House pan­els grill Comey on 2 probes

‘I’m not sure we needed to do this at all,’ EX­FBI chief says

The Dallas Morning News - - Nation -

WASH­ING­TON — For­mer FBI Di­rec­tor James Comey spoke to House in­ves­ti­ga­tors be­hind closed doors for al­most seven hours Fri­day, grudg­ingly an­swer­ing ques­tions about the Jus­tice De­part­ment’s de­ci­sions dur­ing the 2016 pres­i­den­tial elec­tion.

Comey, who ap­peared un­der sub­poena, said after the meet­ing that he would re­turn for more ques­tion­ing Dec. 17. Ap­pear­ing an­noyed, he said, “We’re talk­ing about Hil­lary Clin­ton’s emails, for heaven’s sake, so I’m not sure we needed to do this at all.”

A tran­script of the in­ter­view, ex­pected to be re­leased shortly, “will bore you,” Comey said.

Two Gop­led com­mit­tees brought Comey in as they sought to wrap up a year­long in­ves­ti­ga­tion into the de­part­ment’s de­ci­sions in 2016. Repub­li­cans ar­gue that de­part­ment of­fi­cials were bi­ased against Don­ald Trump as they started an in­ves­ti­ga­tion into his cam­paign’s ties to Rus­sia and that they cleared Demo­crat Hil­lary Clin­ton in the in­ves­ti­ga­tion into her email use. Comey was in charge of both in­ves­ti­ga­tions.

Point­ing fin­gers

Democrats have said the in­ves­ti­ga­tions by the House Ju­di­ciary and Over­sight and Govern­ment Re­form com­mit­tees are merely a way to dis­tract from spe­cial coun­sel Robert Mueller’s Rus­sia probe. Mueller took over the de­part­ment’s in­ves­ti­ga­tion when he was ap­pointed in May 2017.

After the ques­tion­ing was un­der­way, some Repub­li­cans sig­naled that they were un­happy with Comey’s level of co­op­er­a­tion. Cal­i­for­nia Rep. Dar­rell Issa said Comey had two lawyers in the room, his per­sonal lawyer and a lawyer from the Jus­tice De­part­ment. He said the de­part­ment lawyer re­peat­edly in­structed Comey not to an­swer “a great many ques­tions that are clearly items at the core of our in­ves­ti­ga­tion.”

Democrats dis­agreed that Comey wasn’t co­op­er­a­tive.

“He an­swered the ques­tions he had to an­swer,” said Rep. Raja Kr­ish­namoor­thi of Illi­nois.

As the in­ter­view with Comey ended, Mueller re­vealed new de­tails about his Rus­sia in­ves­ti­ga­tion in the cases of Trump’s for­mer cam­paign chair­man, Paul Manafort, and for­mer per­sonal lawyer Michael Co­hen.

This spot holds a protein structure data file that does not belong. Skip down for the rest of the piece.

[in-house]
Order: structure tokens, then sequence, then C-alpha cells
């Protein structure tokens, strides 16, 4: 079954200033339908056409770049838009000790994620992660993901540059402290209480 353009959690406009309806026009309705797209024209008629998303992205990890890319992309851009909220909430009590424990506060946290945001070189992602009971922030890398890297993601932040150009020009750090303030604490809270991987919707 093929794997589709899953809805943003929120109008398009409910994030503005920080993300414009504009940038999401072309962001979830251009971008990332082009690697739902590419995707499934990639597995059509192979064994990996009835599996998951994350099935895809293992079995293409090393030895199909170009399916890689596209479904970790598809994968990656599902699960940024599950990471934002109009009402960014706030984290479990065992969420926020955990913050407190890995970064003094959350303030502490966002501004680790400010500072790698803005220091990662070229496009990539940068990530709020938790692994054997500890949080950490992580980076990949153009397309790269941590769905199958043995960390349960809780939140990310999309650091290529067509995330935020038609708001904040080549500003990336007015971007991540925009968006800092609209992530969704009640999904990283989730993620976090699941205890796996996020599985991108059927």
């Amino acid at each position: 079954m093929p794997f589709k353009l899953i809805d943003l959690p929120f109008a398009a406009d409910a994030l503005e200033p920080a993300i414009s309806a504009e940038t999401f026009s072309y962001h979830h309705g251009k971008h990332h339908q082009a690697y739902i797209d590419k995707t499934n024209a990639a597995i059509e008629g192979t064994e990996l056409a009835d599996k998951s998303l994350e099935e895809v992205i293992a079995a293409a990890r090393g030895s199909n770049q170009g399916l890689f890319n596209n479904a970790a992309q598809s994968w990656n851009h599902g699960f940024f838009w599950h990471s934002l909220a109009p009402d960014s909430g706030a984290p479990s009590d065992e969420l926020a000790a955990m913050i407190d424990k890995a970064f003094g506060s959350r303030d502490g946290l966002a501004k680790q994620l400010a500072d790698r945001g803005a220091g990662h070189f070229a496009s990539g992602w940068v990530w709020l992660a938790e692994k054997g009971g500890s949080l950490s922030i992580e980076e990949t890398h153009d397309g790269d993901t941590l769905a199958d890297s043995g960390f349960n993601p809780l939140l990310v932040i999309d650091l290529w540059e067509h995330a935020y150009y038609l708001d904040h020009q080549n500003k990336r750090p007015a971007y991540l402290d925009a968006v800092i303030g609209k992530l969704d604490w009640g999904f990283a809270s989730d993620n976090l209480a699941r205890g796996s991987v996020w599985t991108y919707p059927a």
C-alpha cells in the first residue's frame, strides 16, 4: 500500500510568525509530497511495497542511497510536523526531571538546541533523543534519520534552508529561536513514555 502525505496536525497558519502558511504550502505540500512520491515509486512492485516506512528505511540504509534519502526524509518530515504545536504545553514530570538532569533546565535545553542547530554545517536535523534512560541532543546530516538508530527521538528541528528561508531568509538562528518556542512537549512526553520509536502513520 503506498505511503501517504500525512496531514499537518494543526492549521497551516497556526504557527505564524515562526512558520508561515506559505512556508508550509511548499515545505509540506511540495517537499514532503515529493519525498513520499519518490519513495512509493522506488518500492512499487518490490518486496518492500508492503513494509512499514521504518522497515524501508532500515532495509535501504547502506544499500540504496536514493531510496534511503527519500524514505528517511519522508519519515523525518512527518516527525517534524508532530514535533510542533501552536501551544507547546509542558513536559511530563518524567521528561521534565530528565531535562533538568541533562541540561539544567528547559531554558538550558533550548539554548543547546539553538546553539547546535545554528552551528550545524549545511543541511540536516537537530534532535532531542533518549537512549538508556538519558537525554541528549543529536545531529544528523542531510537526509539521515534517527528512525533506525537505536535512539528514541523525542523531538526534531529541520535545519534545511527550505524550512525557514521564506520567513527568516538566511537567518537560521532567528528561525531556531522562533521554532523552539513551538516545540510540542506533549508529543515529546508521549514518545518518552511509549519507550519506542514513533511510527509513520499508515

Just as the meet­ing ended, Trump tweeted that “it is be­ing re­ported that Leakin’ James Comey was told by De­part­ment of Jus­tice at­tor­neys not to an­swer the most im­por­tant ques­tions. To­tal bias and cor­rup­tion at the high­est lev­els of pre­vi­ous Ad­min­is­tra­tion. Force him to an­swer the ques­tions un­der oath!”

Over the past year, Repub­li­cans on the two com­mit­tees have called in a se­ries of of­fi­cials and sug­gested after the closed­door meet­ings that there is ev­i­dence of bias at the Jus­tice De­part­ment. The in­ves­ti­ga­tion’s most pub­lic day was a 10­hour hear­ing in which for­mer FBI spe­cial agent Peter Str­zok de­fended anti­trump texts he sent to a col­league as he helped lead both in­ves­ti­ga­tions. Str­zok fought with Re­pub­li­can law­mak­ers in a rivet­ing hear­ing that fea­tured Str­zok read­ing aloud from his texts, and Democrats and Repub­li­cans openly yelling at each other.

New York Rep. Jer­rold Nadler, the top Demo­crat on the Ju­di­ciary panel, vowed to end the in­ves­ti­ga­tion when Democrats take the House ma­jor­ity in Jan­uary.

“This is a waste of time to start with,” Nadler said. “The en­tire pur­pose of this in­ves­ti­ga­tion is to cast as­per­sions on the real in­ves­ti­ga­tion, which is Mueller. There is no ev­i­dence what­so­ever of bias at the FBI or any of this other non­sense.”

Tes­ti­fy­ing again

Comey, who has tes­ti­fied pub­licly on Capi­tol Hill about both the Clin­ton and Rus­sia in­ves­ti­ga­tions, ap­peared for the in­ter­view after un­suc­cess­fully fight­ing the sub­poena in court. It was the first time he an­swered law­mak­ers’ ques­tions since an ex­plo­sive June 2017 hear­ing in which he as­serted that Trump fired him to in­ter­fere with his FBI in­ves­ti­ga­tion of al­leged Rus­sia ties to the Trump cam­paign.

His lawyers said he would pre­fer to tes­tify pub­licly and said the com­mit­tees were prone to se­lec­tively re­veal in­for­ma­tion for po­lit­i­cal pur­poses.

“Don’t do it in a dark cor­ner and don’t do it in a way where all you do is leak in­for­ma­tion,” said Comey’s at­tor­ney, David Kel­ley.

JAMES COMEY will re­turn for more ques­tion­ing Dec. 17.

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